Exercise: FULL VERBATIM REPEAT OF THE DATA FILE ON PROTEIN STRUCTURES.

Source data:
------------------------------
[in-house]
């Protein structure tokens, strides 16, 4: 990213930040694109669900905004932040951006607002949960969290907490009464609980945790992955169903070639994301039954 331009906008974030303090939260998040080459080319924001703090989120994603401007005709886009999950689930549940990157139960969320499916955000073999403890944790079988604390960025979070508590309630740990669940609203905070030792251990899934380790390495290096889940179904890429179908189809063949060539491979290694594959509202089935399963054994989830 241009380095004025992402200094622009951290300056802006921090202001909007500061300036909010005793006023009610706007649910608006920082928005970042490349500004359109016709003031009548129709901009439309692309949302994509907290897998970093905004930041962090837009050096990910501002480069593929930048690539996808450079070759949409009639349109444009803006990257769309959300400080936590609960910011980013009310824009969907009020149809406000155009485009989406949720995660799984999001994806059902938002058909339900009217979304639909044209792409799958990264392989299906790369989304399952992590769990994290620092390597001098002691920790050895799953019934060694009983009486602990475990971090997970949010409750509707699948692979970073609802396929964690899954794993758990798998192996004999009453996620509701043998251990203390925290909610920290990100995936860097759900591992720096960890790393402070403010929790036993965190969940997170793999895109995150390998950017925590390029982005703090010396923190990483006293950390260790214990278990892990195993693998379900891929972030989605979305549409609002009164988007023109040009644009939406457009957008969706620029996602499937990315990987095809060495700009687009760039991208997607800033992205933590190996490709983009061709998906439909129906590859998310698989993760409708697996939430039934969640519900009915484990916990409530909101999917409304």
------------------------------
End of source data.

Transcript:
[in-house]
């Protein structure tokens, strides 16, 4: 990213930040694109669900905004932040951006607002949960969290907490009464609980945790992955169903070639994301039954 331009906008974030303090939260998040080459080319924001703090989120994603401007005709886009999950689930549940990157139960969320499916955000073999403890944790079988604390960025979070508590309630740990669940609203905070030792251990899934380790390495290096889940179904890429179908189809063949060539491979290694594959509202089935399963054994989830 241009380095004025992402200094622009951290300056802006921090202001909007500061300036909010005793006023009610706007649910608006920082928005970042490349500004359109016709003031009548129709901009439309692309949302994509907290897998970093905004930041962090837009050096990910501002480069593929930048690539996808450079070759949409009639349109444009803006990257769309959300400080936590609960910011980013009310824009969907009020149809406000155009485009989406949720995660799984999001994806059902938002058909339900009217979304639909044209792409799958990264392989299906790369989304399952992590769990994290620092390597001098002691920790050895799953019934060694009983009486602990475990971090997970949010409750509707699948692979970073609802396929964690899954794993758990798998192996004999009453996620509701043998251990203390925290909610920290990100995936860097759900591992720096960890790393402070403010929790036993965190969940997170793999895109995150390998950017925590390029982005703090010396923190990483006293950390260790214990278990892990195993693998379900891929972030989605979305549409609002009164988007023109040009644009939406457009957008969706620029996602499937990315990987095809060495700009687009760039991208997607800033992205933590190996490709983009061709998906439909129906590859998310698989993760409708697996939430039934969640519900009915484990916990409530909101999917409304």